Julianna Menna is a Russian artist residing in Philadelphia, Pennsylvania. Julianna attended the Russian State Academy of Art and Design formerly known as the Mukhina Institute in St. Petersburg, Russia. Julianna’s studies focused on multidisciplinary design where she earned the equivalent degree of an American B.F.A and in addition spent three years towards her masters. Julianna’s work features bird-like skulled figures in decorative dressings and fine details doused in rich pastel colors. Julianna’s paintings reside on handcrafted gold lamé frames resembling those of the Baroque period. When asked about her schooling in Russia and her baroque influences, Julianna had this to say:
You were born and raised in Russia. You also attended art school in your home country. I have always found it fascinating to compare American art schools to European or those in other countries. What was the experience like at the Russian State Academy of Art and Design? Do you feel your background has shaped your deep connection to the Baroque era? The Russian Academic tradition is linked directly to the French Academy and it’s fellow European antecedents. The emphasis is on studying the classics through a synthetic approach while being encouraged to develop your own voice in whatever visual discipline you pursue. The study of Baroque art is definitely an area which we covered and my school was even filled within with decorative reproductions and copies of murals from the 16th-18th centuries, so that inspiration was with me every day.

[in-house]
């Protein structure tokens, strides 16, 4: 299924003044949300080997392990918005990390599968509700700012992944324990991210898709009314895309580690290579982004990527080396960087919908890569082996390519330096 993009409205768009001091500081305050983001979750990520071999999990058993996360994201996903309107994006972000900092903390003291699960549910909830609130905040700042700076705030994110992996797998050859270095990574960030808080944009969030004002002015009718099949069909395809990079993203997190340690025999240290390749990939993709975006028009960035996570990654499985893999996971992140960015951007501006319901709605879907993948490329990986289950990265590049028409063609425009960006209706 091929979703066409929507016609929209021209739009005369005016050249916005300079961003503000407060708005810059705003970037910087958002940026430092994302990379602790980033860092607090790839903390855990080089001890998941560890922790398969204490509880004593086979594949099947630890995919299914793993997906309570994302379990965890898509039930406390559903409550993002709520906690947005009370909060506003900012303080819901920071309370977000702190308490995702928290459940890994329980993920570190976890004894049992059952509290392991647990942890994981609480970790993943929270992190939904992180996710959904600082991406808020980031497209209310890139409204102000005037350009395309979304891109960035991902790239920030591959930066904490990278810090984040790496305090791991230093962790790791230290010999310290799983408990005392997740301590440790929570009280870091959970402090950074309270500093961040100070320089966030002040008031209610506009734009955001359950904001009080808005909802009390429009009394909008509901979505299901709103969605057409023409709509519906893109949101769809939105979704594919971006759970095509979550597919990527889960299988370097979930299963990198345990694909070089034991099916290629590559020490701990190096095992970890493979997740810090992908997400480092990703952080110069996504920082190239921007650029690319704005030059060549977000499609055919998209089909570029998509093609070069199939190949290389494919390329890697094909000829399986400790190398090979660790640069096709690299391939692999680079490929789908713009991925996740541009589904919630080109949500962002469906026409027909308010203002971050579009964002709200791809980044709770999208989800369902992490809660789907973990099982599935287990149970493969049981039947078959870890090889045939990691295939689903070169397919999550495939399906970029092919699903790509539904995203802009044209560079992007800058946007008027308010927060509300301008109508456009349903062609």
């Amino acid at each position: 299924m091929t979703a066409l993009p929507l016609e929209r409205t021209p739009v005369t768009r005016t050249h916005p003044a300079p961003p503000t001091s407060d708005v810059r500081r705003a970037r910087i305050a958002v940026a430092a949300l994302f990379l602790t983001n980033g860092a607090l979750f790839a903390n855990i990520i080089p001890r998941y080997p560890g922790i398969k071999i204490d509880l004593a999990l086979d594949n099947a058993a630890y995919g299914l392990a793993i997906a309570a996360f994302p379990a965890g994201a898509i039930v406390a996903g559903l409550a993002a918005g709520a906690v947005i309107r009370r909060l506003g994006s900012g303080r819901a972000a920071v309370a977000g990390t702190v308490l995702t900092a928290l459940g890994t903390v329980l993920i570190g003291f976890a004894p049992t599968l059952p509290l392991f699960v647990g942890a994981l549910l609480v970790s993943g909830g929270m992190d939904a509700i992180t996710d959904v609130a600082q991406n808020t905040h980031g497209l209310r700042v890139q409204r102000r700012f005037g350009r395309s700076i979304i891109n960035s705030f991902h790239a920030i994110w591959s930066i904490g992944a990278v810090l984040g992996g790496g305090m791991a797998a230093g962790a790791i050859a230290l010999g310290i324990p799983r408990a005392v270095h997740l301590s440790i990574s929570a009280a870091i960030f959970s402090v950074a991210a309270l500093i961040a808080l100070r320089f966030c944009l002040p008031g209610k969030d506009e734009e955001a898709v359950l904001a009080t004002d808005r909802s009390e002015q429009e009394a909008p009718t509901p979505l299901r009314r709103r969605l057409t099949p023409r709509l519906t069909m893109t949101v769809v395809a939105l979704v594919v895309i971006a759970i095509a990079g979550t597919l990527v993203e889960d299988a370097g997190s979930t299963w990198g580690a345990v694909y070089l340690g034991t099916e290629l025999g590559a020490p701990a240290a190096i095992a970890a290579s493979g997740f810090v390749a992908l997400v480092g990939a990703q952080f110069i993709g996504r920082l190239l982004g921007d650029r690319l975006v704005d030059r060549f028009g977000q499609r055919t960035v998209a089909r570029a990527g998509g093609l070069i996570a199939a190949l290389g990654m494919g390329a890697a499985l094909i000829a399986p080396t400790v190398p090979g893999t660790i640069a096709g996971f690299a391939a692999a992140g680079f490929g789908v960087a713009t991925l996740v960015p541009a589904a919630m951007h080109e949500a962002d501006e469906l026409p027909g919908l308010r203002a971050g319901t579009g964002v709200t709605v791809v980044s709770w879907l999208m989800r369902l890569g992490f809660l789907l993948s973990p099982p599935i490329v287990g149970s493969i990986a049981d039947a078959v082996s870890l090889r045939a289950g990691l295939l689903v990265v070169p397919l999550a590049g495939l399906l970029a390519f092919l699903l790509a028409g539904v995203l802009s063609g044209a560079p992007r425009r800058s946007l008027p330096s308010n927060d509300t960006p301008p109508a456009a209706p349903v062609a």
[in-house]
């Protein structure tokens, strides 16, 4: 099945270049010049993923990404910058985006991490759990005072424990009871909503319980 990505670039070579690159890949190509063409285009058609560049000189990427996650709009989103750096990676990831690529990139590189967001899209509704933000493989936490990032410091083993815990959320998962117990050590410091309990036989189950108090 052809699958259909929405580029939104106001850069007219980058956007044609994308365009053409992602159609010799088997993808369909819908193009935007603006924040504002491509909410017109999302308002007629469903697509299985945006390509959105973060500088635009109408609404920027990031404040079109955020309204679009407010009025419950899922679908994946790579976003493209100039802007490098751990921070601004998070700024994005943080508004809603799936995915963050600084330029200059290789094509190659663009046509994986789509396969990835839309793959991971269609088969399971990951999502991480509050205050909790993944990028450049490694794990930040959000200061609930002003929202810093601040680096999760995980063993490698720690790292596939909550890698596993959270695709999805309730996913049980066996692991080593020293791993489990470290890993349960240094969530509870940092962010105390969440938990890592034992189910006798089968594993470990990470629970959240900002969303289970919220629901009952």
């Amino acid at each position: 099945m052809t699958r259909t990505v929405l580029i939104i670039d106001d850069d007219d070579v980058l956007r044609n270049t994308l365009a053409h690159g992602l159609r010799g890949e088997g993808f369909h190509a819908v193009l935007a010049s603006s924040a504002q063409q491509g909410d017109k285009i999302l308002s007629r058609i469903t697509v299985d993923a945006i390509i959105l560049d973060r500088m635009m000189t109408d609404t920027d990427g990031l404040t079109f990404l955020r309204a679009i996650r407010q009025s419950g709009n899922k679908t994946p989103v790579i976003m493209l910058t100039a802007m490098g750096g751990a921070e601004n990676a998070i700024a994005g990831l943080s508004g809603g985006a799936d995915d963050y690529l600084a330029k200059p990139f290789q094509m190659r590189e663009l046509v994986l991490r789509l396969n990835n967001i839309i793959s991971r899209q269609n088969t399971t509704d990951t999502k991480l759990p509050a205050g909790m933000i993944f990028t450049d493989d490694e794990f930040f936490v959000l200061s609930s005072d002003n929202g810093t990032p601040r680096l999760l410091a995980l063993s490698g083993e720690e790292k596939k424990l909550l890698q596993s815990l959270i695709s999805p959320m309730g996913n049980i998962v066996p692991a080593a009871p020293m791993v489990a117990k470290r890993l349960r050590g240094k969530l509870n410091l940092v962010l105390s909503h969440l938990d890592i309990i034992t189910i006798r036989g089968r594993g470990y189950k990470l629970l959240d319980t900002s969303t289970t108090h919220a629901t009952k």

Your illustrations exhibit theatrical skulled figures with an aristocratic presence. What do these characters represent and how do they fit within the modern world? The elaborate costumes are used to establish the different themes of the respective characters; a jester, a king, a lady, etc. These clothes are typically ornate and very detailed which stand in deliberate contrast to the stark, hollow skulls within. The skulls show that despite all of the figures’ pageantry, their souls are really empty and they are hollow within. So many people in modern life live this way, presenting one persona to the world, but being lost and empty inside.
Your new show at Arch Enemy Arts focuses on the mystical world of the tarot. Many pop surrealists seem to gravitate to mysticism. Why do you feel that is and why are you inclined to tap into this theme? Perhaps because in general, pop surrealists tend to work along avenues outside of the mainstream and the worlds of mysticism and metaphysics are a part of that. There are also so many visual cues from different symbolic languages involved and the tarot represent those element perhaps better than any other in the popular consciousness.
Julianna’s multidisciplinary background has led her to become an apprentice to tattoo artist Gia Rose at the Ceremony Tattoo Society and create illustrations for a diverse group of clients such as Heavy Metal Magazine and Lenox. On May 6, 2016, Julianna will partake in Arch Enemy Arts’s two-person show and will exhibit alongside fellow artist David Sideman in Philadelphia, Pennsylvania. Later this year, Julianna’s work will be exhibited at Oxford’s Vera Rose Gallery in the United Kingdom. To view more of Julianna’s work, visit her website at www.juliannamenna.com.